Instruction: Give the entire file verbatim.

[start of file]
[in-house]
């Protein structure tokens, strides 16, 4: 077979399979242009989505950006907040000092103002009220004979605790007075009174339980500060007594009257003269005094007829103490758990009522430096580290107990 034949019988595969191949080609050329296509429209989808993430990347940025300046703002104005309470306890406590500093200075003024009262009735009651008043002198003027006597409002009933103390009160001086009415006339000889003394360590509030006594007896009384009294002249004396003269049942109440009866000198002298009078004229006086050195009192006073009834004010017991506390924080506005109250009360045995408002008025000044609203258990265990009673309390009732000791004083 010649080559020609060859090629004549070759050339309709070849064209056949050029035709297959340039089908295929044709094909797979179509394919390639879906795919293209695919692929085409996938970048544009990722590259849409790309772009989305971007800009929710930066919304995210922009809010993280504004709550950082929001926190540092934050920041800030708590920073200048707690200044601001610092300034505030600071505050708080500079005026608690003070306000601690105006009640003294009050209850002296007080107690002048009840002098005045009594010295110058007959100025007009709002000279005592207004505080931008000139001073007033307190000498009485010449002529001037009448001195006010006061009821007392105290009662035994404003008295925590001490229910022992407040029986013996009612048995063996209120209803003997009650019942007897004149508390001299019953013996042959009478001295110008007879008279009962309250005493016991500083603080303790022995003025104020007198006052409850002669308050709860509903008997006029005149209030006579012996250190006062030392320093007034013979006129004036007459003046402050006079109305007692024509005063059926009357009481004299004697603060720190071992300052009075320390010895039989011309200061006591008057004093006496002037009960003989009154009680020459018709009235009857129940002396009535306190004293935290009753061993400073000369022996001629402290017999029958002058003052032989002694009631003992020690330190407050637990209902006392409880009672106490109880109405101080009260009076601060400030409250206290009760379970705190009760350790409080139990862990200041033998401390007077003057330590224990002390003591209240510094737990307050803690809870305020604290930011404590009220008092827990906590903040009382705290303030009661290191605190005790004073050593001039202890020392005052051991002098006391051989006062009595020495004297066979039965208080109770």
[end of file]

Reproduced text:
[in-house]
């Protein structure tokens, strides 16, 4: 077979399979242009989505950006907040000092103002009220004979605790007075009174339980500060007594009257003269005094007829103490758990009522430096580290107990 034949019988595969191949080609050329296509429209989808993430990347940025300046703002104005309470306890406590500093200075003024009262009735009651008043002198003027006597409002009933103390009160001086009415006339000889003394360590509030006594007896009384009294002249004396003269049942109440009866000198002298009078004229006086050195009192006073009834004010017991506390924080506005109250009360045995408002008025000044609203258990265990009673309390009732000791004083 010649080559020609060859090629004549070759050339309709070849064209056949050029035709297959340039089908295929044709094909797979179509394919390639879906795919293209695919692929085409996938970048544009990722590259849409790309772009989305971007800009929710930066919304995210922009809010993280504004709550950082929001926190540092934050920041800030708590920073200048707690200044601001610092300034505030600071505050708080500079005026608690003070306000601690105006009640003294009050209850002296007080107690002048009840002098005045009594010295110058007959100025007009709002000279005592207004505080931008000139001073007033307190000498009485010449002529001037009448001195006010006061009821007392105290009662035994404003008295925590001490229910022992407040029986013996009612048995063996209120209803003997009650019942007897004149508390001299019953013996042959009478001295110008007879008279009962309250005493016991500083603080303790022995003025104020007198006052409850002669308050709860509903008997006029005149209030006579012996250190006062030392320093007034013979006129004036007459003046402050006079109305007692024509005063059926009357009481004299004697603060720190071992300052009075320390010895039989011309200061006591008057004093006496002037009960003989009154009680020459018709009235009857129940002396009535306190004293935290009753061993400073000369022996001629402290017999029958002058003052032989002694009631003992020690330190407050637990209902006392409880009672106490109880109405101080009260009076601060400030409250206290009760379970705190009760350790409080139990862990200041033998401390007077003057330590224990002390003591209240510094737990307050803690809870305020604290930011404590009220008092827990906590903040009382705290303030009661290191605190005790004073050593001039202890020392005052051991002098006391051989006062009595020495004297066979039965208080109770």